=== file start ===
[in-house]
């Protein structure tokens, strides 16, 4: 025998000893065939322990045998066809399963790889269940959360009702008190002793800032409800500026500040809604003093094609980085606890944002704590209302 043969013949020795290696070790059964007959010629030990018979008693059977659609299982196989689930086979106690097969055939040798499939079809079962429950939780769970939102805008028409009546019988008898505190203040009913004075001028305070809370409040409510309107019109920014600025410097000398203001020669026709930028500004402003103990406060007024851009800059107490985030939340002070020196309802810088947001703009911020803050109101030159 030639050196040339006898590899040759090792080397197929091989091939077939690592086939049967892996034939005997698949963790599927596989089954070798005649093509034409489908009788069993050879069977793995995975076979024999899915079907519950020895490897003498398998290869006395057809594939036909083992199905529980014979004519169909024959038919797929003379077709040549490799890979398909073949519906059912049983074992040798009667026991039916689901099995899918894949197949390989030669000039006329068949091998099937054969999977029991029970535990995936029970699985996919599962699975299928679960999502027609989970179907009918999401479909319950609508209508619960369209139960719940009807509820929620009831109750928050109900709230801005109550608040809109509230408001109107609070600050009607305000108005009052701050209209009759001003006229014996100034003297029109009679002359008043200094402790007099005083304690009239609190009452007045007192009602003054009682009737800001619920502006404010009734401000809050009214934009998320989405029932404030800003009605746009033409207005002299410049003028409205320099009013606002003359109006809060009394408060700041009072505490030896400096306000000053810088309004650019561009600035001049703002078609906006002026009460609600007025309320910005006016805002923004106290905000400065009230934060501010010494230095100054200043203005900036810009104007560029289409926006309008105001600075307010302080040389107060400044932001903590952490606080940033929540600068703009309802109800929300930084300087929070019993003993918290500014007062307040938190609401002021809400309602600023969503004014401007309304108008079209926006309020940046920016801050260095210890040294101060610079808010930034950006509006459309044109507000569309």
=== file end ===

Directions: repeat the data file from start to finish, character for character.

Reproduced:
[in-house]
């Protein structure tokens, strides 16, 4: 025998000893065939322990045998066809399963790889269940959360009702008190002793800032409800500026500040809604003093094609980085606890944002704590209302 043969013949020795290696070790059964007959010629030990018979008693059977659609299982196989689930086979106690097969055939040798499939079809079962429950939780769970939102805008028409009546019988008898505190203040009913004075001028305070809370409040409510309107019109920014600025410097000398203001020669026709930028500004402003103990406060007024851009800059107490985030939340002070020196309802810088947001703009911020803050109101030159 030639050196040339006898590899040759090792080397197929091989091939077939690592086939049967892996034939005997698949963790599927596989089954070798005649093509034409489908009788069993050879069977793995995975076979024999899915079907519950020895490897003498398998290869006395057809594939036909083992199905529980014979004519169909024959038919797929003379077709040549490799890979398909073949519906059912049983074992040798009667026991039916689901099995899918894949197949390989030669000039006329068949091998099937054969999977029991029970535990995936029970699985996919599962699975299928679960999502027609989970179907009918999401479909319950609508209508619960369209139960719940009807509820929620009831109750928050109900709230801005109550608040809109509230408001109107609070600050009607305000108005009052701050209209009759001003006229014996100034003297029109009679002359008043200094402790007099005083304690009239609190009452007045007192009602003054009682009737800001619920502006404010009734401000809050009214934009998320989405029932404030800003009605746009033409207005002299410049003028409205320099009013606002003359109006809060009394408060700041009072505490030896400096306000000053810088309004650019561009600035001049703002078609906006002026009460609600007025309320910005006016805002923004106290905000400065009230934060501010010494230095100054200043203005900036810009104007560029289409926006309008105001600075307010302080040389107060400044932001903590952490606080940033929540600068703009309802109800929300930084300087929070019993003993918290500014007062307040938190609401002021809400309602600023969503004014401007309304108008079209926006309020940046920016801050260095210890040294101060610079808010930034950006509006459309044109507000569309």